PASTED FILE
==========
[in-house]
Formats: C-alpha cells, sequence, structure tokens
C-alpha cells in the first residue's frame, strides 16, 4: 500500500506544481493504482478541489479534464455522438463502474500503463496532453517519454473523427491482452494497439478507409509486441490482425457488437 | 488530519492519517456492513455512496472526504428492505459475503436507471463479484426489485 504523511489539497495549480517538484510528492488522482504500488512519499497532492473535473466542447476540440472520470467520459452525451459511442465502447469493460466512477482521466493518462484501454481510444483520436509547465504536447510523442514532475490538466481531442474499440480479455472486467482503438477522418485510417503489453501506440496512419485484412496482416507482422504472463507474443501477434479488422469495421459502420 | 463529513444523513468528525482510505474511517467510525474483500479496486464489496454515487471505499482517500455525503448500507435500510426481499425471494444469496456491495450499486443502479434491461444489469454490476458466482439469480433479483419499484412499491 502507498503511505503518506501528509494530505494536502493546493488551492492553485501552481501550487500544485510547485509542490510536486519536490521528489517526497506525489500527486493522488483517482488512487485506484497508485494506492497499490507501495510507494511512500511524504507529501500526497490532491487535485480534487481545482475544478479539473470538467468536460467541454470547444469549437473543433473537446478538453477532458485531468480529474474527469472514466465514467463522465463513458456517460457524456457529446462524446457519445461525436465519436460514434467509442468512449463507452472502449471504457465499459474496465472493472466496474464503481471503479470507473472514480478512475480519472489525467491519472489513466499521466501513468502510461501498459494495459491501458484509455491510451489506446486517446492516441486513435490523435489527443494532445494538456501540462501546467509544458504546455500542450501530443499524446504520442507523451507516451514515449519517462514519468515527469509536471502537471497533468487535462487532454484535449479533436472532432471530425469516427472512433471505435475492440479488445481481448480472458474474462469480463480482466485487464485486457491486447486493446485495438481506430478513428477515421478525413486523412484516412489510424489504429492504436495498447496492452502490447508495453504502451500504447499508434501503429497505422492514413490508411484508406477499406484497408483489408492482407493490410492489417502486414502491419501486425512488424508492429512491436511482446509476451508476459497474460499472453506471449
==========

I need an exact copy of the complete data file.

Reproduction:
[in-house]
Formats: C-alpha cells, sequence, structure tokens
C-alpha cells in the first residue's frame, strides 16, 4: 500500500506544481493504482478541489479534464455522438463502474500503463496532453517519454473523427491482452494497439478507409509486441490482425457488437 | 488530519492519517456492513455512496472526504428492505459475503436507471463479484426489485 504523511489539497495549480517538484510528492488522482504500488512519499497532492473535473466542447476540440472520470467520459452525451459511442465502447469493460466512477482521466493518462484501454481510444483520436509547465504536447510523442514532475490538466481531442474499440480479455472486467482503438477522418485510417503489453501506440496512419485484412496482416507482422504472463507474443501477434479488422469495421459502420 | 463529513444523513468528525482510505474511517467510525474483500479496486464489496454515487471505499482517500455525503448500507435500510426481499425471494444469496456491495450499486443502479434491461444489469454490476458466482439469480433479483419499484412499491 502507498503511505503518506501528509494530505494536502493546493488551492492553485501552481501550487500544485510547485509542490510536486519536490521528489517526497506525489500527486493522488483517482488512487485506484497508485494506492497499490507501495510507494511512500511524504507529501500526497490532491487535485480534487481545482475544478479539473470538467468536460467541454470547444469549437473543433473537446478538453477532458485531468480529474474527469472514466465514467463522465463513458456517460457524456457529446462524446457519445461525436465519436460514434467509442468512449463507452472502449471504457465499459474496465472493472466496474464503481471503479470507473472514480478512475480519472489525467491519472489513466499521466501513468502510461501498459494495459491501458484509455491510451489506446486517446492516441486513435490523435489527443494532445494538456501540462501546467509544458504546455500542450501530443499524446504520442507523451507516451514515449519517462514519468515527469509536471502537471497533468487535462487532454484535449479533436472532432471530425469516427472512433471505435475492440479488445481481448480472458474474462469480463480482466485487464485486457491486447486493446485495438481506430478513428477515421478525413486523412484516412489510424489504429492504436495498447496492452502490447508495453504502451500504447499508434501503429497505422492514413490508411484508406477499406484497408483489408492482407493490410492489417502486414502491419501486425512488424508492429512491436511482446509476451508476459497474460499472453506471449